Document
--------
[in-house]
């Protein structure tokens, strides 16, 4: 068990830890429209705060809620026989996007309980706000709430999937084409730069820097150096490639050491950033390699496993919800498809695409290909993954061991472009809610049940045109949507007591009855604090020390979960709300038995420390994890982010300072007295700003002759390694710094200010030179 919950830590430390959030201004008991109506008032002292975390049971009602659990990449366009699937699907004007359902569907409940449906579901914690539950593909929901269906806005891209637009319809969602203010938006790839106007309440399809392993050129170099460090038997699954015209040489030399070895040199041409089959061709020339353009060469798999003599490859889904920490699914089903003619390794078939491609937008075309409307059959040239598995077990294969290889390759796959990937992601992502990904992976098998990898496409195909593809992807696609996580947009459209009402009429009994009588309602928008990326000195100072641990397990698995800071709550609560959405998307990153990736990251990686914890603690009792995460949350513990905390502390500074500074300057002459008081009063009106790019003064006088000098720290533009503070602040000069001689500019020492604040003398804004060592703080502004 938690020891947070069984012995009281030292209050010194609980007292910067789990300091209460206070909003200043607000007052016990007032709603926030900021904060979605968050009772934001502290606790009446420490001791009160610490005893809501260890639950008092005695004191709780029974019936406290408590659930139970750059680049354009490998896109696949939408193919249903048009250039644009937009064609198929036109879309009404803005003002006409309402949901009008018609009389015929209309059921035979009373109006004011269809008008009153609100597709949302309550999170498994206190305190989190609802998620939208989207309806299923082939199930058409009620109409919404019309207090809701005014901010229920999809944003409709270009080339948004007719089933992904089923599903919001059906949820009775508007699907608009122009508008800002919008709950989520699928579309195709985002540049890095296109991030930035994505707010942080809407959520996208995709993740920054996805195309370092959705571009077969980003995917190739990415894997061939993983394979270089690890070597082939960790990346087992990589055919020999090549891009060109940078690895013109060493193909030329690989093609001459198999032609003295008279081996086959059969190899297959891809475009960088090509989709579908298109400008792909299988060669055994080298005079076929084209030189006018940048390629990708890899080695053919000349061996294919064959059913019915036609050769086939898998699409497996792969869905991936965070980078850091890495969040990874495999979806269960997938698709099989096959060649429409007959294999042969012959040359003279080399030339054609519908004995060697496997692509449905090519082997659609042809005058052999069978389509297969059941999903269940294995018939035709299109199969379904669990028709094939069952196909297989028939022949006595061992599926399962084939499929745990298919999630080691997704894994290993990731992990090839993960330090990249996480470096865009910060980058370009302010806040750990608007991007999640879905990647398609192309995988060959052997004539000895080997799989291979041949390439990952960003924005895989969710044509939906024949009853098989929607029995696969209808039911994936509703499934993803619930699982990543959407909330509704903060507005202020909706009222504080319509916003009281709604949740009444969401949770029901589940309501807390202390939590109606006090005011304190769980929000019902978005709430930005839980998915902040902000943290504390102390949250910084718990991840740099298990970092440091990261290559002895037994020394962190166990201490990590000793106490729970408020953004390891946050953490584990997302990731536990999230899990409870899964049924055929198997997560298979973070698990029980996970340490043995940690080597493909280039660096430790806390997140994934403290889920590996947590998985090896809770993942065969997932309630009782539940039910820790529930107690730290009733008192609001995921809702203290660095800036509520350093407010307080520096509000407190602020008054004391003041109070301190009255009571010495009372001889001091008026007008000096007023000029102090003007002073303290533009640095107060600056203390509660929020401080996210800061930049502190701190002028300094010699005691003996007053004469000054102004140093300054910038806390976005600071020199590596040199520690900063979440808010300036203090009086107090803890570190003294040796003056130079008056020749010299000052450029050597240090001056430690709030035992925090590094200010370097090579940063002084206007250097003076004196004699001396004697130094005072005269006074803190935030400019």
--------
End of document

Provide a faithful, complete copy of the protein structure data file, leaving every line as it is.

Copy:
[in-house]
């Protein structure tokens, strides 16, 4: 068990830890429209705060809620026989996007309980706000709430999937084409730069820097150096490639050491950033390699496993919800498809695409290909993954061991472009809610049940045109949507007591009855604090020390979960709300038995420390994890982010300072007295700003002759390694710094200010030179 919950830590430390959030201004008991109506008032002292975390049971009602659990990449366009699937699907004007359902569907409940449906579901914690539950593909929901269906806005891209637009319809969602203010938006790839106007309440399809392993050129170099460090038997699954015209040489030399070895040199041409089959061709020339353009060469798999003599490859889904920490699914089903003619390794078939491609937008075309409307059959040239598995077990294969290889390759796959990937992601992502990904992976098998990898496409195909593809992807696609996580947009459209009402009429009994009588309602928008990326000195100072641990397990698995800071709550609560959405998307990153990736990251990686914890603690009792995460949350513990905390502390500074500074300057002459008081009063009106790019003064006088000098720290533009503070602040000069001689500019020492604040003398804004060592703080502004 938690020891947070069984012995009281030292209050010194609980007292910067789990300091209460206070909003200043607000007052016990007032709603926030900021904060979605968050009772934001502290606790009446420490001791009160610490005893809501260890639950008092005695004191709780029974019936406290408590659930139970750059680049354009490998896109696949939408193919249903048009250039644009937009064609198929036109879309009404803005003002006409309402949901009008018609009389015929209309059921035979009373109006004011269809008008009153609100597709949302309550999170498994206190305190989190609802998620939208989207309806299923082939199930058409009620109409919404019309207090809701005014901010229920999809944003409709270009080339948004007719089933992904089923599903919001059906949820009775508007699907608009122009508008800002919008709950989520699928579309195709985002540049890095296109991030930035994505707010942080809407959520996208995709993740920054996805195309370092959705571009077969980003995917190739990415894997061939993983394979270089690890070597082939960790990346087992990589055919020999090549891009060109940078690895013109060493193909030329690989093609001459198999032609003295008279081996086959059969190899297959891809475009960088090509989709579908298109400008792909299988060669055994080298005079076929084209030189006018940048390629990708890899080695053919000349061996294919064959059913019915036609050769086939898998699409497996792969869905991936965070980078850091890495969040990874495999979806269960997938698709099989096959060649429409007959294999042969012959040359003279080399030339054609519908004995060697496997692509449905090519082997659609042809005058052999069978389509297969059941999903269940294995018939035709299109199969379904669990028709094939069952196909297989028939022949006595061992599926399962084939499929745990298919999630080691997704894994290993990731992990090839993960330090990249996480470096865009910060980058370009302010806040750990608007991007999640879905990647398609192309995988060959052997004539000895080997799989291979041949390439990952960003924005895989969710044509939906024949009853098989929607029995696969209808039911994936509703499934993803619930699982990543959407909330509704903060507005202020909706009222504080319509916003009281709604949740009444969401949770029901589940309501807390202390939590109606006090005011304190769980929000019902978005709430930005839980998915902040902000943290504390102390949250910084718990991840740099298990970092440091990261290559002895037994020394962190166990201490990590000793106490729970408020953004390891946050953490584990997302990731536990999230899990409870899964049924055929198997997560298979973070698990029980996970340490043995940690080597493909280039660096430790806390997140994934403290889920590996947590998985090896809770993942065969997932309630009782539940039910820790529930107690730290009733008192609001995921809702203290660095800036509520350093407010307080520096509000407190602020008054004391003041109070301190009255009571010495009372001889001091008026007008000096007023000029102090003007002073303290533009640095107060600056203390509660929020401080996210800061930049502190701190002028300094010699005691003996007053004469000054102004140093300054910038806390976005600071020199590596040199520690900063979440808010300036203090009086107090803890570190003294040796003056130079008056020749010299000052450029050597240090001056430690709030035992925090590094200010370097090579940063002084206007250097003076004196004699001396004697130094005072005269006074803190935030400019």